Like others who have dared to criticize aggressive Israeli policies toward Palestinians and other Muslims, Grass also is facing hyperbolic denunciations and ad hominem attacks, including references to his brief service at the end of World War II as a 17-year-old German assigned to the Waffen SS.
Grass had tried to join the German navy but was pressed instead into the Waffen SS, which the Nuremberg Tribunals later declared guilty of war crimes although absolving 17- and 18-year-olds, like Grass, who were forced into this military arm of the Nazi Party at the end of the war.
Still, Israel’s Interior Minister Eli Yishai referred to that distant piece of Grass’s personal history in announcing Israel’s decision to ban Grass from the country. “Grass’s poem fans the flames of hatred against Israel and the Israeli people, thus promoting the idea he was part of when he donned an SS uniform,” Yishai said.
The heated debate that has swirled around Grass has increasingly ignored what the Nobel Laureate actually wrote, focusing instead on whether he’s an anti-Semite or simply an eccentric old poet long past his prime. The Times article about Israel banning Grass was typical because it picked up the attack themes against the poet without quoting from his poem.
While ignoring Grass’s actual words, the Times article by Ethan Bronner and Nicholas Kulish from Jerusalem summarized the poem in the most negative terms, accusing Grass of “echoing language and themes that have long stirred anti-Semitism.”
But the Times offered no examples of these alleged offenses beyond the poet’s supposed crime of suggesting an equivalence between Israel and Iran regarding international law being applied to both countries’ nuclear programs.
The Actual Poem
Here is the translation of Grass’s controversial poem, “What Must Be Said”:
Why do I stay silent, conceal for too long
What is obvious and has been
Practiced in war games, at the end of which we as survivors
Are at best footnotes.
It is the alleged right to the first strike
That could annihilate the Iranian people_
Subjugated by a loud-mouth
And guided to organized jubilation_
Because in their sphere of power,
It is suspected, a nuclear bomb is being built.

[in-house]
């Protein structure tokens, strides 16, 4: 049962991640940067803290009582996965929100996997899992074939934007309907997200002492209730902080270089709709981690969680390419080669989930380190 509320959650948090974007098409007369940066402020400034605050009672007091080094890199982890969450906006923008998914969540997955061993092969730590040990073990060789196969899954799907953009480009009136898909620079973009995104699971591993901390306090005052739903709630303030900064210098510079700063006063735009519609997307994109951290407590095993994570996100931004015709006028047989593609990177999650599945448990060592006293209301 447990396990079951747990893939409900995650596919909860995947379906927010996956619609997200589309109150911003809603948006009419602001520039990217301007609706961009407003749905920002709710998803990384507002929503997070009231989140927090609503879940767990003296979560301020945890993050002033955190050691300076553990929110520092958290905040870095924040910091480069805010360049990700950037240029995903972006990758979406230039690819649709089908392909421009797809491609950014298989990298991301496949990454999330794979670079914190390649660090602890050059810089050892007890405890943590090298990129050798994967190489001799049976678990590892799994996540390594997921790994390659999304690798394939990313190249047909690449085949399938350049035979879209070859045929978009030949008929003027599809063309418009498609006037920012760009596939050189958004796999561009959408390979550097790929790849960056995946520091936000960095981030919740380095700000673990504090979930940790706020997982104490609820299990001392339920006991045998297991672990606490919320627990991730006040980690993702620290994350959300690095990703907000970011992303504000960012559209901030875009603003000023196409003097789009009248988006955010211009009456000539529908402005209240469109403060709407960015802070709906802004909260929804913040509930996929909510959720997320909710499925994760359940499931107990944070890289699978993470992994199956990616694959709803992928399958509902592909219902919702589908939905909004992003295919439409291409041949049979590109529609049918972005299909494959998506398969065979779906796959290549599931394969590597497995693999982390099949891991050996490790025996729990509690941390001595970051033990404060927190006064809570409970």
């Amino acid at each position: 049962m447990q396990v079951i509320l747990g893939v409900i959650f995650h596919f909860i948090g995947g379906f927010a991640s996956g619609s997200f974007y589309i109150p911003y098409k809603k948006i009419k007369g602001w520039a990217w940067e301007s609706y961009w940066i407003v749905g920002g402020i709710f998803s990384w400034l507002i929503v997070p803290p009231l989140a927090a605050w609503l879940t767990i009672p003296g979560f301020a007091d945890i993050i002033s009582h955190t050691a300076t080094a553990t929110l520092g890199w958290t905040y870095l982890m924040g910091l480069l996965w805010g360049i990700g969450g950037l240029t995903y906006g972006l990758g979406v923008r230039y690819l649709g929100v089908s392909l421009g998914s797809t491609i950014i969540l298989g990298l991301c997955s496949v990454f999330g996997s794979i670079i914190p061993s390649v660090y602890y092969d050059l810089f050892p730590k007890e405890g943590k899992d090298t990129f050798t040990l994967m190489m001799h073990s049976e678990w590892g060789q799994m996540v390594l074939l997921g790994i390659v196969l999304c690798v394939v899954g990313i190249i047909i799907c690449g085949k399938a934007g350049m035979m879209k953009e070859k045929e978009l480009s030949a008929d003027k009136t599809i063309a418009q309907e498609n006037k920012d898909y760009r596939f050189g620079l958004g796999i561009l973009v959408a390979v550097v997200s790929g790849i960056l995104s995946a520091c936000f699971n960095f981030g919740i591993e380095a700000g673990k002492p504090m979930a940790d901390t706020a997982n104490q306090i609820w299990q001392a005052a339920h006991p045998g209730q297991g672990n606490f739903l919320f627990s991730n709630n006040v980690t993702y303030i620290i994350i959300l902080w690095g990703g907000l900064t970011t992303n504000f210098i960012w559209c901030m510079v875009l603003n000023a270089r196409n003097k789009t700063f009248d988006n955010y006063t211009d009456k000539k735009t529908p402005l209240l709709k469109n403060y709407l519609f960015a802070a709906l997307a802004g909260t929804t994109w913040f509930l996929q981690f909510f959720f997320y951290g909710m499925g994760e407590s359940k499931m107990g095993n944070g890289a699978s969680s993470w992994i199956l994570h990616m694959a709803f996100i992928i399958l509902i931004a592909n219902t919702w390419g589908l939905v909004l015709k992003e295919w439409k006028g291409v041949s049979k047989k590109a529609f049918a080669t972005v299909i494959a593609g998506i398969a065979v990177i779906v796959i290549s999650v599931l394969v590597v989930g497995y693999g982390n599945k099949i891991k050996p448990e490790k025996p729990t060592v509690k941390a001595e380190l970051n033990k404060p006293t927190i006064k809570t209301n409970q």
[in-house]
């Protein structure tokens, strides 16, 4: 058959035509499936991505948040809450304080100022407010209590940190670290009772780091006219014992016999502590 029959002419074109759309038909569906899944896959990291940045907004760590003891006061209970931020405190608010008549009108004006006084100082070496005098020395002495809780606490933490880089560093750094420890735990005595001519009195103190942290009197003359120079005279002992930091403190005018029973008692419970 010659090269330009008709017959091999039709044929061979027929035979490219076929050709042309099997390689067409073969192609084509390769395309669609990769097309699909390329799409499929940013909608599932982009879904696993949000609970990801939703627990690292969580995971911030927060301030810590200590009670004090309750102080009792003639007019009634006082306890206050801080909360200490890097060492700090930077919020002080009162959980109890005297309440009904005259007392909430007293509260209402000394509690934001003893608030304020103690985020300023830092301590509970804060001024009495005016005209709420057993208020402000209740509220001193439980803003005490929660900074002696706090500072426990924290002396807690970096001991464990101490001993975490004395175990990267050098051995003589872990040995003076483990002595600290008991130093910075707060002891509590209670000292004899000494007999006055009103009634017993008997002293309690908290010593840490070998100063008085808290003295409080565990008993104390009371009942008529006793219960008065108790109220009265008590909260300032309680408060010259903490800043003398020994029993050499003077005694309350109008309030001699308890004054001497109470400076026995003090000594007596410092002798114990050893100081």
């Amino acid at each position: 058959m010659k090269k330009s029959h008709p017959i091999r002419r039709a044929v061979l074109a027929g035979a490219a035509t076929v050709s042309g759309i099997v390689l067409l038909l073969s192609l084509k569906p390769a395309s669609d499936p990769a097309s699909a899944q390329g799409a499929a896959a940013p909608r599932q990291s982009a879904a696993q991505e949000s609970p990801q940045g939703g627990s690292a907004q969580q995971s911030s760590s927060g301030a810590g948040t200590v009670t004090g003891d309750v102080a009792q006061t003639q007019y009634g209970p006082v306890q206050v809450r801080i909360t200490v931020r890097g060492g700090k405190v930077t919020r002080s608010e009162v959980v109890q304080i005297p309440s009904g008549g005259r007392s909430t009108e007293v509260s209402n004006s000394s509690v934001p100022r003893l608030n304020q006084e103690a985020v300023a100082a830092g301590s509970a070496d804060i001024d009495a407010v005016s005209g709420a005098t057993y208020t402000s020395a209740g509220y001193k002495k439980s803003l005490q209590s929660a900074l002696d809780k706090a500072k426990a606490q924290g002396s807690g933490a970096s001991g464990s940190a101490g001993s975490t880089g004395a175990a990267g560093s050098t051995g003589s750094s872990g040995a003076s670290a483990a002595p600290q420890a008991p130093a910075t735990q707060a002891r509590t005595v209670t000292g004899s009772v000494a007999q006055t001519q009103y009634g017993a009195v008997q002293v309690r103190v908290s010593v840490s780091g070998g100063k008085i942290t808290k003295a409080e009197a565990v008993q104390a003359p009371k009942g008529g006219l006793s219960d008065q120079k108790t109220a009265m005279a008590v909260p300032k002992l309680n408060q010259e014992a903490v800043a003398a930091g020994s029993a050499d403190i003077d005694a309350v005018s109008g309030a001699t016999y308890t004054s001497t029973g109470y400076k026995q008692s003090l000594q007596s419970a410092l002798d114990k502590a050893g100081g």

Yet why do I forbid myself
To name that other country
In which, for years, even if secretly,
There has been a growing nuclear potential at hand
But beyond control, because not accessible to inspections?
The universal concealment of these facts,
To which my silence subordinated itself,
I sense as an incriminating lie
And coercion–the punishment is promised
As soon as it is ignored;
The verdict of “anti-Semitism” is familiar.
Now, though, because in my country
Which time and again has sought and confronted
Its very own crimes
That is without comparison
In turn on a purely commercial basis, if also
With nimble lips calling it a reparation, declares
A further U-boat should be delivered to Israel,
Whose specialty consists of guiding all-destroying warheads to where the existence
Of a single atomic bomb is unproven,
But fear wishes to be of conclusive evidence,
I say what must be said.
But why have I stayed silent until now?
Because I thought my origin,
Afflicted by a stain never to be expunged
Forbade this fact as pronounced truth
To be told to the nation of Israel, to which I am bound
And wish to stay bound.
Why do I say only now,
Aged and with my last ink,
The nuclear power Israel endangers
The already fragile world peace?
Because it must be said
What even tomorrow may be too late to say;
Also because we–as Germans burdened enough–
Could become suppliers to a crime
That is foreseeable, wherefore our complicity
Could not be redeemed through any of the usual excuses.
And granted: I am silent no longer
Because I am tired of the West’s hypocrisy;
In addition to which it is to be hoped
That this will free many from silence,
Appeal to the perpetrator of the recognizable danger
To renounce violence and
That an unhindered and permanent control
Of the Israeli nuclear potential
And the Iranian nuclear sites
Be authorized through an international agency
By the governments of both countries.
Only this way are all, the Israelis and Palestinians,
Even more, all people, that in this
Region occupied by mania
Live cheek by jowl among enemies,
And also us, to be helped.
This article was originally published on ConsortiumNews.com
Ben Cohen is the editor and founder of The Daily Banter. He lives in Washington DC where he does podcasts, teaches Martial Arts, and tries to be a good father. He would be extremely disturbed if you took him too seriously.